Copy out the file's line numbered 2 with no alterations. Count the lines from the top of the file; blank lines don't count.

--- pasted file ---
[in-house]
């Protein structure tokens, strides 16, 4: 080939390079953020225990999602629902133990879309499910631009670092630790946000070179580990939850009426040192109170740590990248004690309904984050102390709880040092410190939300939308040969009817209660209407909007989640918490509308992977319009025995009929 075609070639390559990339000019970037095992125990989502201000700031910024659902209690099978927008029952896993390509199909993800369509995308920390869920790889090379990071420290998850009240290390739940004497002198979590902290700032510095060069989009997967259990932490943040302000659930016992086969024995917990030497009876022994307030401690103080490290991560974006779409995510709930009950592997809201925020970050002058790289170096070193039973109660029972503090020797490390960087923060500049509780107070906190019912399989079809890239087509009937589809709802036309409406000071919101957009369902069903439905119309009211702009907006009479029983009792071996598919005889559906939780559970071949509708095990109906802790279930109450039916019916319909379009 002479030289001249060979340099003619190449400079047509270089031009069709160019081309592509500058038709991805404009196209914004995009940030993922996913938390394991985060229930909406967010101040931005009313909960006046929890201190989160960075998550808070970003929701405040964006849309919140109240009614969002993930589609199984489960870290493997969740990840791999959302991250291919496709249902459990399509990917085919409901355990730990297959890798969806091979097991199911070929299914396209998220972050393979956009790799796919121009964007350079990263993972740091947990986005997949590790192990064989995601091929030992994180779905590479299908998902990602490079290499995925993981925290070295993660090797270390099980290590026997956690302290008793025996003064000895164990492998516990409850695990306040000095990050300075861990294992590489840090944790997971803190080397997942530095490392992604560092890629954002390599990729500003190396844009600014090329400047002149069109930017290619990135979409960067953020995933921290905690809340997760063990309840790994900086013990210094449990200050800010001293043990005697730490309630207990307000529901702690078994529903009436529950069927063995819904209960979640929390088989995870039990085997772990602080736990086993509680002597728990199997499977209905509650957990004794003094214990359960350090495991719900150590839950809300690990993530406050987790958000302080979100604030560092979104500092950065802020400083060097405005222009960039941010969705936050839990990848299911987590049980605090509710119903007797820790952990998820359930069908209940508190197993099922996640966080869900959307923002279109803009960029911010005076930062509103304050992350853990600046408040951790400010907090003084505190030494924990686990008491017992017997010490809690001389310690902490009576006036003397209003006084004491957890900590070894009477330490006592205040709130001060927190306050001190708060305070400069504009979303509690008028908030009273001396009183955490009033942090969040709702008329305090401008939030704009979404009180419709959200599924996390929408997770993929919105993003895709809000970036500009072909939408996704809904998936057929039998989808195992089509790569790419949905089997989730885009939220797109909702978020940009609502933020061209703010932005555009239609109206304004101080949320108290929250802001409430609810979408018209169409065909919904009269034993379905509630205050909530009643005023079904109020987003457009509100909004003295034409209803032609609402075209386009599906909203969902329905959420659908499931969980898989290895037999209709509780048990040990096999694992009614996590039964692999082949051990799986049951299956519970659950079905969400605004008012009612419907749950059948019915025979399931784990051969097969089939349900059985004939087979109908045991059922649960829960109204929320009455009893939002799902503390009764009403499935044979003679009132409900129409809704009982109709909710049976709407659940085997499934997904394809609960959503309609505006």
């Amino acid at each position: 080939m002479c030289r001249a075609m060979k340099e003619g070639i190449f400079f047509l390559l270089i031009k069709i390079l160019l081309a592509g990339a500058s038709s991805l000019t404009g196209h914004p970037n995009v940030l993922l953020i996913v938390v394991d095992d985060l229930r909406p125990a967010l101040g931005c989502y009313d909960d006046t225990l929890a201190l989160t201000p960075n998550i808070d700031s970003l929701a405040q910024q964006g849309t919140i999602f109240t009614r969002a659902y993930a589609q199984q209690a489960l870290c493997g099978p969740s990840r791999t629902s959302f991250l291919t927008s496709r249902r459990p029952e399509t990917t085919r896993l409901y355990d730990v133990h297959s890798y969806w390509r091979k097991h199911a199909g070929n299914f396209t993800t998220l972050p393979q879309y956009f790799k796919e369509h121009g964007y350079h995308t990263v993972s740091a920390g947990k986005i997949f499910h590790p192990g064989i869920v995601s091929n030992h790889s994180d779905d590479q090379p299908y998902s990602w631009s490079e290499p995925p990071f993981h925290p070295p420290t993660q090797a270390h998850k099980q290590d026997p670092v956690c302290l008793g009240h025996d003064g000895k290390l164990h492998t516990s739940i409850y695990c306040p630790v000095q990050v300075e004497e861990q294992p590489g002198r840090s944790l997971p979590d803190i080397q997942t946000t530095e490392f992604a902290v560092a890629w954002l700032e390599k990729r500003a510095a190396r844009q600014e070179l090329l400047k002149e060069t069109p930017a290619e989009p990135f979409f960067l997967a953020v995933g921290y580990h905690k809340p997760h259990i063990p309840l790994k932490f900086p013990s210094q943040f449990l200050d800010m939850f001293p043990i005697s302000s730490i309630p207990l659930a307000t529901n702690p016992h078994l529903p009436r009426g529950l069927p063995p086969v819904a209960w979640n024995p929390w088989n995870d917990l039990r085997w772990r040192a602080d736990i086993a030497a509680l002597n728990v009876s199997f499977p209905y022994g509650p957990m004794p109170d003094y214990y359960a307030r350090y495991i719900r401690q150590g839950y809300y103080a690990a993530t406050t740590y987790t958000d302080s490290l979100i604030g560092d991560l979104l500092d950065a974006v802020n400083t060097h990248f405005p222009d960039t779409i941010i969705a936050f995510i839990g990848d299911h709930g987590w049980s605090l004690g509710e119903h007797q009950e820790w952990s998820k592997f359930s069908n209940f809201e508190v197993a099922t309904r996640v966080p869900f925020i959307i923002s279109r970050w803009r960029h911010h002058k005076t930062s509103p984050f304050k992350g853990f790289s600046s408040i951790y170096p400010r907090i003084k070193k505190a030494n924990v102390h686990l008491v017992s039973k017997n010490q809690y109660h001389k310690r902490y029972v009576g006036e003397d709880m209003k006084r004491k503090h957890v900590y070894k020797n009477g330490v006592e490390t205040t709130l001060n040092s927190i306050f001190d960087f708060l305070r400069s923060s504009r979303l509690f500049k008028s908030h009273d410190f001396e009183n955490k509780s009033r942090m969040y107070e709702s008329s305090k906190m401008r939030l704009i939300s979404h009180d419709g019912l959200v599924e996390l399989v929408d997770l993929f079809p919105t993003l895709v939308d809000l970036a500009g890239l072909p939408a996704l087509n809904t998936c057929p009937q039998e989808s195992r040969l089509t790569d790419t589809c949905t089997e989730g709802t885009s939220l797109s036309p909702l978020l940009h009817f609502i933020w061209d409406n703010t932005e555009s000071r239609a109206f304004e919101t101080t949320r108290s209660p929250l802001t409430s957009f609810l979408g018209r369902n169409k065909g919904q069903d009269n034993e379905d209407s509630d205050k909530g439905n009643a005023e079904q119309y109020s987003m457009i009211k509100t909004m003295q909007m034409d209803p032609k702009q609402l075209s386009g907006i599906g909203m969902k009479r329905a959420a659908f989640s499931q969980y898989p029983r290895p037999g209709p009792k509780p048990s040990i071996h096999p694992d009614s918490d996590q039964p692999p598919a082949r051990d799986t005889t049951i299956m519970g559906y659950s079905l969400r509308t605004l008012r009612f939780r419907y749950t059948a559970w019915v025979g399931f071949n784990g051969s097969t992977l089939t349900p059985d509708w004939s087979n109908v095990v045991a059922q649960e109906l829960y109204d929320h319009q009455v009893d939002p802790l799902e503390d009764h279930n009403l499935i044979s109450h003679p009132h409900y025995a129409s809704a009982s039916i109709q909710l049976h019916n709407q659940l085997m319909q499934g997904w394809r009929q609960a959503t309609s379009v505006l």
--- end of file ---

């Protein structure tokens, strides 16, 4: 080939390079953020225990999602629902133990879309499910631009670092630790946000070179580990939850009426040192109170740590990248004690309904984050102390709880040092410190939300939308040969009817209660209407909007989640918490509308992977319009025995009929 075609070639390559990339000019970037095992125990989502201000700031910024659902209690099978927008029952896993390509199909993800369509995308920390869920790889090379990071420290998850009240290390739940004497002198979590902290700032510095060069989009997967259990932490943040302000659930016992086969024995917990030497009876022994307030401690103080490290991560974006779409995510709930009950592997809201925020970050002058790289170096070193039973109660029972503090020797490390960087923060500049509780107070906190019912399989079809890239087509009937589809709802036309409406000071919101957009369902069903439905119309009211702009907006009479029983009792071996598919005889559906939780559970071949509708095990109906802790279930109450039916019916319909379009 002479030289001249060979340099003619190449400079047509270089031009069709160019081309592509500058038709991805404009196209914004995009940030993922996913938390394991985060229930909406967010101040931005009313909960006046929890201190989160960075998550808070970003929701405040964006849309919140109240009614969002993930589609199984489960870290493997969740990840791999959302991250291919496709249902459990399509990917085919409901355990730990297959890798969806091979097991199911070929299914396209998220972050393979956009790799796919121009964007350079990263993972740091947990986005997949590790192990064989995601091929030992994180779905590479299908998902990602490079290499995925993981925290070295993660090797270390099980290590026997956690302290008793025996003064000895164990492998516990409850695990306040000095990050300075861990294992590489840090944790997971803190080397997942530095490392992604560092890629954002390599990729500003190396844009600014090329400047002149069109930017290619990135979409960067953020995933921290905690809340997760063990309840790994900086013990210094449990200050800010001293043990005697730490309630207990307000529901702690078994529903009436529950069927063995819904209960979640929390088989995870039990085997772990602080736990086993509680002597728990199997499977209905509650957990004794003094214990359960350090495991719900150590839950809300690990993530406050987790958000302080979100604030560092979104500092950065802020400083060097405005222009960039941010969705936050839990990848299911987590049980605090509710119903007797820790952990998820359930069908209940508190197993099922996640966080869900959307923002279109803009960029911010005076930062509103304050992350853990600046408040951790400010907090003084505190030494924990686990008491017992017997010490809690001389310690902490009576006036003397209003006084004491957890900590070894009477330490006592205040709130001060927190306050001190708060305070400069504009979303509690008028908030009273001396009183955490009033942090969040709702008329305090401008939030704009979404009180419709959200599924996390929408997770993929919105993003895709809000970036500009072909939408996704809904998936057929039998989808195992089509790569790419949905089997989730885009939220797109909702978020940009609502933020061209703010932005555009239609109206304004101080949320108290929250802001409430609810979408018209169409065909919904009269034993379905509630205050909530009643005023079904109020987003457009509100909004003295034409209803032609609402075209386009599906909203969902329905959420659908499931969980898989290895037999209709509780048990040990096999694992009614996590039964692999082949051990799986049951299956519970659950079905969400605004008012009612419907749950059948019915025979399931784990051969097969089939349900059985004939087979109908045991059922649960829960109204929320009455009893939002799902503390009764009403499935044979003679009132409900129409809704009982109709909710049976709407659940085997499934997904394809609960959503309609505006």